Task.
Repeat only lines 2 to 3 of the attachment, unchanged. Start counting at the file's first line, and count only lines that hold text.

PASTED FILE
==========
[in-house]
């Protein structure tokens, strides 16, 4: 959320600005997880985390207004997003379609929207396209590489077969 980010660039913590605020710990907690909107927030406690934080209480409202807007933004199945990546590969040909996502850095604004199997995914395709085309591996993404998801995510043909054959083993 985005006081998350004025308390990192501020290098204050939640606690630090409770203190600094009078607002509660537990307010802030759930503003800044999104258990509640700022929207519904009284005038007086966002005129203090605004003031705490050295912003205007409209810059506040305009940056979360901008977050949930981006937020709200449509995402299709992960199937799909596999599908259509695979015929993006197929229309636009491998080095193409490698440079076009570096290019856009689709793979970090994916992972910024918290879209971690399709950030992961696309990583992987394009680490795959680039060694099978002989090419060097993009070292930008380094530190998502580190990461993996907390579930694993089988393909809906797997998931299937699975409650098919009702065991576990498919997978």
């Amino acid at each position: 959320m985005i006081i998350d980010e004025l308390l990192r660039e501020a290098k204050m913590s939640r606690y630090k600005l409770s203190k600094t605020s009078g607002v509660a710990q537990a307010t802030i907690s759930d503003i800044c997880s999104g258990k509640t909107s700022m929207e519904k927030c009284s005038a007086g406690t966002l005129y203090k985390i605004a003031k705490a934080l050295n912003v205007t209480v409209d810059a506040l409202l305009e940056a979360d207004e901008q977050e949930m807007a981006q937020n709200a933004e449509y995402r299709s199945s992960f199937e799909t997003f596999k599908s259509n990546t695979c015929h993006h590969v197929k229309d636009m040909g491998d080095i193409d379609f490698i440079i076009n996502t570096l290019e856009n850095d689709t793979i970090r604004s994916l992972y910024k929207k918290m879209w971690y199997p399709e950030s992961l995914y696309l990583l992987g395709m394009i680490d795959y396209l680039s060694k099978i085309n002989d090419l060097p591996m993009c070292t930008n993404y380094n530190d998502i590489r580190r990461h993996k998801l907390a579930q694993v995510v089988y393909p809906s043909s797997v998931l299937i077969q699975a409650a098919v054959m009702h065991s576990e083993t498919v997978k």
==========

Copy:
């Protein structure tokens, strides 16, 4: 959320600005997880985390207004997003379609929207396209590489077969 980010660039913590605020710990907690909107927030406690934080209480409202807007933004199945990546590969040909996502850095604004199997995914395709085309591996993404998801995510043909054959083993 985005006081998350004025308390990192501020290098204050939640606690630090409770203190600094009078607002509660537990307010802030759930503003800044999104258990509640700022929207519904009284005038007086966002005129203090605004003031705490050295912003205007409209810059506040305009940056979360901008977050949930981006937020709200449509995402299709992960199937799909596999599908259509695979015929993006197929229309636009491998080095193409490698440079076009570096290019856009689709793979970090994916992972910024918290879209971690399709950030992961696309990583992987394009680490795959680039060694099978002989090419060097993009070292930008380094530190998502580190990461993996907390579930694993089988393909809906797997998931299937699975409650098919009702065991576990498919997978």
């Amino acid at each position: 959320m985005i006081i998350d980010e004025l308390l990192r660039e501020a290098k204050m913590s939640r606690y630090k600005l409770s203190k600094t605020s009078g607002v509660a710990q537990a307010t802030i907690s759930d503003i800044c997880s999104g258990k509640t909107s700022m929207e519904k927030c009284s005038a007086g406690t966002l005129y203090k985390i605004a003031k705490a934080l050295n912003v205007t209480v409209d810059a506040l409202l305009e940056a979360d207004e901008q977050e949930m807007a981006q937020n709200a933004e449509y995402r299709s199945s992960f199937e799909t997003f596999k599908s259509n990546t695979c015929h993006h590969v197929k229309d636009m040909g491998d080095i193409d379609f490698i440079i076009n996502t570096l290019e856009n850095d689709t793979i970090r604004s994916l992972y910024k929207k918290m879209w971690y199997p399709e950030s992961l995914y696309l990583l992987g395709m394009i680490d795959y396209l680039s060694k099978i085309n002989d090419l060097p591996m993009c070292t930008n993404y380094n530190d998502i590489r580190r990461h993996k998801l907390a579930q694993v995510v089988y393909p809906s043909s797997v998931l299937i077969q699975a409650a098919v054959m009702h065991s576990e083993t498919v997978k």